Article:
Book Review: Web Design For Developers

I recently finished reading Web Design For Developers: A Programmer’s Guide to Design Tools and Techniques and while I would like to have seen a few more specific details in a few places, the book overall does a great job of breaking down the mystic art of web design in a manner that allows almost any left-brained analytical developer to grasp the concepts and produce work of sufficient quality. If you are a software developer that is interested in web design, this is the book for you. It is full of great parallels between the two worlds and will help you understand how to create a design that works, while conforming to standards and be accessible to all types of browsers and devices.

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The book starts out by describing a fairly common set of scenarios where a customer is involved in some discussion about what their current website looks like and does, vs what they want it to do. It’s an accurate portrayal of what really goes on in these types of meetings, leaving the reader with a sense of “ugh. not another nebulous, undefined set of ‘requirements’.”

After that brief introduction into the world of dealing with customers, the book jumps into the basics of design and talks about some of the key elements of laying out a site, including the need to do pencil sketches as wire frames. One mild issue that I have with this section of the book is that the author uses a lot of standard notations for various elements in the sketches but fails to define those notations or provide any links to information on what those notations are. While most of it is rather obvious, I was able to understand the intent of some of the sketches only because I have experience with wire framing tools that use the same notations.

There is a large section devoted to dealing with color, choosing color schemes and understanding the basics of how color blind people will see your site. This was one of my favorite sections of the book – both toward the front and later on when discussing accessibility. The author does a great job of explaining how to select color schemes and themes, even with a complete absence of creativity and eye for design. He points to some great tools on the web and other resources that will help almost anyone pick a set of colors that work well together. He also talks about the difference between light that reflects off surfaces like in the real world, vs. light that is projected from a monitor. This is a subject that I have wondered about for more than 15 years – why is a monitor RGB and real world light RYB? – and I have never found such a clear and concise description of the difference.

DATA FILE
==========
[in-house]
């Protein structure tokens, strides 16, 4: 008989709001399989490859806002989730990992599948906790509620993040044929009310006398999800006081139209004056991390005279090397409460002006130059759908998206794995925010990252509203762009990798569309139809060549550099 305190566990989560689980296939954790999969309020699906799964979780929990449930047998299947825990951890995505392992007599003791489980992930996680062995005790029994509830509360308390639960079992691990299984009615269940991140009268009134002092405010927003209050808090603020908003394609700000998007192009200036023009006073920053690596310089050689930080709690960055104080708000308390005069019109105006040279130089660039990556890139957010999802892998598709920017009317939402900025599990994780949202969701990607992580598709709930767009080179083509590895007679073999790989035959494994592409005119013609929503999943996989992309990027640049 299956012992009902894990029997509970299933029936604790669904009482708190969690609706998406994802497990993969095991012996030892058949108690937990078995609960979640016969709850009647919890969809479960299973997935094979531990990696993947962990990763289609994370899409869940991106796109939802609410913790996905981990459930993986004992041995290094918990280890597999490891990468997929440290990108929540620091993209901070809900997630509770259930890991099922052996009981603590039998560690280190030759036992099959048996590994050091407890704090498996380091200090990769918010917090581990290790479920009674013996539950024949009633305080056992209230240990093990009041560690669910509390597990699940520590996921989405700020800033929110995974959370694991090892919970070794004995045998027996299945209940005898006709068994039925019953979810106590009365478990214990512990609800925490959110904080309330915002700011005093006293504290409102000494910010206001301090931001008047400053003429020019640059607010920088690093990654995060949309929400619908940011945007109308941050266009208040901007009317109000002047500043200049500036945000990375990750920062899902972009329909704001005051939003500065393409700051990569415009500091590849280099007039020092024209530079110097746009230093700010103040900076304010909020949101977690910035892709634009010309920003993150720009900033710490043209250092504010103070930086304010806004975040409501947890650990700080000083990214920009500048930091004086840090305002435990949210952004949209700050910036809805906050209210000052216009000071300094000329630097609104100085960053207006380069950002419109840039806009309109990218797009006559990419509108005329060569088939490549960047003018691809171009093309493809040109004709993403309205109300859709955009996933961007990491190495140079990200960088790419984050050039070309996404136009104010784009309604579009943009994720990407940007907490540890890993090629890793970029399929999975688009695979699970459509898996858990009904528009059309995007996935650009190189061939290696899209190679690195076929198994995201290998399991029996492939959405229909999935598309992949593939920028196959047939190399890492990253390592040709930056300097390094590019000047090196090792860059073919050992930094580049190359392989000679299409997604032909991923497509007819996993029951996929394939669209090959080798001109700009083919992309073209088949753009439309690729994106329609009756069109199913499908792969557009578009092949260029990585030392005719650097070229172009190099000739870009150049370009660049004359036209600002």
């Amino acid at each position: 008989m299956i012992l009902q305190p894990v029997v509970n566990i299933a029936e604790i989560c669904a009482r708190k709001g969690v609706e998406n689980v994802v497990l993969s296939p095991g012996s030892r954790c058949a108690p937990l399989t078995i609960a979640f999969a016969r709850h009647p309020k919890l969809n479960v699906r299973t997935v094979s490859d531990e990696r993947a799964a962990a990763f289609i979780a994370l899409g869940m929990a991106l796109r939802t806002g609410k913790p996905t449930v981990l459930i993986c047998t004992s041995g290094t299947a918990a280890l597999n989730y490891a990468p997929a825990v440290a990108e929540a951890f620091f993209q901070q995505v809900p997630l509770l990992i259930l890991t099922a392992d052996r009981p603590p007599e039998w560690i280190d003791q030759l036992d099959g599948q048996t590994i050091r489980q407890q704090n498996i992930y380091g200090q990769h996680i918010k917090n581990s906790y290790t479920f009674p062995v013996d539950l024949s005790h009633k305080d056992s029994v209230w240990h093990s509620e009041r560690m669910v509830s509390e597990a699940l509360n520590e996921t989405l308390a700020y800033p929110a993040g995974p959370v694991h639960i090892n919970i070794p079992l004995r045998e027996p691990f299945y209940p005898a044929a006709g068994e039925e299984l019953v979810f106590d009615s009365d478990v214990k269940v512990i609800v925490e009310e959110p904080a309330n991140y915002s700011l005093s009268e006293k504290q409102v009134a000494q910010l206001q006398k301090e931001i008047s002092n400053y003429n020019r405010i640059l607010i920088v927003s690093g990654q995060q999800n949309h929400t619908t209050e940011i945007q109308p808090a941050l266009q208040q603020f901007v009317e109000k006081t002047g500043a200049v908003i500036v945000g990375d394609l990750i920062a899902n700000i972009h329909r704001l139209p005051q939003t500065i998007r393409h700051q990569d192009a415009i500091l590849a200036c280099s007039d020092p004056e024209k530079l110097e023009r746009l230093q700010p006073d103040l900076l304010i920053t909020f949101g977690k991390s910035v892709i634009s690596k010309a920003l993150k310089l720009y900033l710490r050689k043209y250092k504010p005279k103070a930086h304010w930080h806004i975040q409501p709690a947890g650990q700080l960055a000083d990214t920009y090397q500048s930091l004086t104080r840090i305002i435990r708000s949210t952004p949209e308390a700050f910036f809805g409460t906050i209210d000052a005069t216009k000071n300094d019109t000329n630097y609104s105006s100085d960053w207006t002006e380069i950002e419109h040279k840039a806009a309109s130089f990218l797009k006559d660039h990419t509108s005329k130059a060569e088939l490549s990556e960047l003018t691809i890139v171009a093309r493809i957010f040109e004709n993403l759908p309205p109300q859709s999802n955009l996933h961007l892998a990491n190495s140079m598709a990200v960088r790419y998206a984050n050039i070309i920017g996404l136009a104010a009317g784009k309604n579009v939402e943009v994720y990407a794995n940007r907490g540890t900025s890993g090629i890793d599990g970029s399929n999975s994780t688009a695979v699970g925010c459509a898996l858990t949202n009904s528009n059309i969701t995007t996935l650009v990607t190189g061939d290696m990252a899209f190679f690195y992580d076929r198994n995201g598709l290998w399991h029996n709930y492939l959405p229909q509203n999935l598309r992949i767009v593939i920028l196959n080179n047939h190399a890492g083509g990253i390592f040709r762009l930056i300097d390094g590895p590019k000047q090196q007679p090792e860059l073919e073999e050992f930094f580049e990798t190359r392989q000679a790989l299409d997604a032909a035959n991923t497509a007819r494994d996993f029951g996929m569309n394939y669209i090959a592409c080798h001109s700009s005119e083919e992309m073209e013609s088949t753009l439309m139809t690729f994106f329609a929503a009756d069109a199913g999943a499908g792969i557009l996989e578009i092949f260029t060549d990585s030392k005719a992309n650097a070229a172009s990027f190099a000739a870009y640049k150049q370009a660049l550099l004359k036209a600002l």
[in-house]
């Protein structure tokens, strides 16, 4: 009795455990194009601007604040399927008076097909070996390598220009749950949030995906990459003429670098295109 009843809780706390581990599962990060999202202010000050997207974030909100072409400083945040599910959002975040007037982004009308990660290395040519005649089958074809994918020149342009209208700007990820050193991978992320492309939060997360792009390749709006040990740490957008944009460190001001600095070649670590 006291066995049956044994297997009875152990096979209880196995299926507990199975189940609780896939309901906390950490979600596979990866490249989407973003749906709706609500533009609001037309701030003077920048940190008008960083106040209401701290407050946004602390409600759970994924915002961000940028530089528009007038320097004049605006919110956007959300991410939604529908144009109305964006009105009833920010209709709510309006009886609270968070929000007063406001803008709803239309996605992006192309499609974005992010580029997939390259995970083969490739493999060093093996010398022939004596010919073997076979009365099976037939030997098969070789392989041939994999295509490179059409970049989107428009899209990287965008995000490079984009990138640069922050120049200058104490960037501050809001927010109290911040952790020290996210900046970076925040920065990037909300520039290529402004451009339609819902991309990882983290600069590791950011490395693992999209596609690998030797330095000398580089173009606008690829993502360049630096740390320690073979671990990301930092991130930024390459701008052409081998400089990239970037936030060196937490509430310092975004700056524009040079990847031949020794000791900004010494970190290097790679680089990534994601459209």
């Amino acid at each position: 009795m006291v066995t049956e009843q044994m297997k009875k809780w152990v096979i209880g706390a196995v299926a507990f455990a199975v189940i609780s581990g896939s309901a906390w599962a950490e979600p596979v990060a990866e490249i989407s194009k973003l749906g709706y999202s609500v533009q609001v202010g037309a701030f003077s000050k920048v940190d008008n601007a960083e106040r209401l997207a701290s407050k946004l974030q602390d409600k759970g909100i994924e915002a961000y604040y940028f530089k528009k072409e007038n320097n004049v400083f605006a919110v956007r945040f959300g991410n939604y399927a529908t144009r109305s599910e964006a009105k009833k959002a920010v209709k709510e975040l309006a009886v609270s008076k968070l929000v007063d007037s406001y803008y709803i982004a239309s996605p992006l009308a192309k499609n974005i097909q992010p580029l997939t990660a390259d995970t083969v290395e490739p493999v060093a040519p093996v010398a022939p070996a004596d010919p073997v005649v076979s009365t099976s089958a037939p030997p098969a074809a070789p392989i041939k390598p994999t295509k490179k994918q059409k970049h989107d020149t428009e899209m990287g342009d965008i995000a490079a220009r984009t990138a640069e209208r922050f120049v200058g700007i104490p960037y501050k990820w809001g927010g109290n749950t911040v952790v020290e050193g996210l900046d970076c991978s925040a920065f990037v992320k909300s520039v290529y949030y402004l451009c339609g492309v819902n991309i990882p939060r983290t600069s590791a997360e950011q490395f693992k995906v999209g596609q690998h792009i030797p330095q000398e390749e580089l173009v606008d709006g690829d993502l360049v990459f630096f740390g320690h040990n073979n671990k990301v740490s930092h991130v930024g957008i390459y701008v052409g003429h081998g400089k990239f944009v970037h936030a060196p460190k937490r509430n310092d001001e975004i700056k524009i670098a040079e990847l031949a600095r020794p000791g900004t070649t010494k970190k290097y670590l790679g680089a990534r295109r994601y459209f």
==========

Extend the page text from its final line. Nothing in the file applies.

The next few sections of the book dive into creating graphics for the site, including the use of typography in those graphics. In these sections, the author introduces the notion of using a grid to layout your designs in the graphics editors and also in the actual website. In my 15+ years of working on the web, I have never heard of this before and I have to say that it was an eye opening experience to see how effective this technique is. You can take a site from “blech” with difficulty getting things lined up and spaced out correctly, to “wow” pretty quickly if you stick with the grid system that he outlines.

Most of the book is then devoted to constructing the homepage of the site… that’s right – one page and one page only. The in-depth analysis of every step in the process is quite amazing, though. I never once felt like the author was repeating any information or providing dull, dreary content that could have been better summarized (though I will admit that I skimmed over most of the html content. Since I was not actively building a website while reading this, I wanted to catch the high points of what he was saying without getting mired down in the angle bracket and attribute mechanics).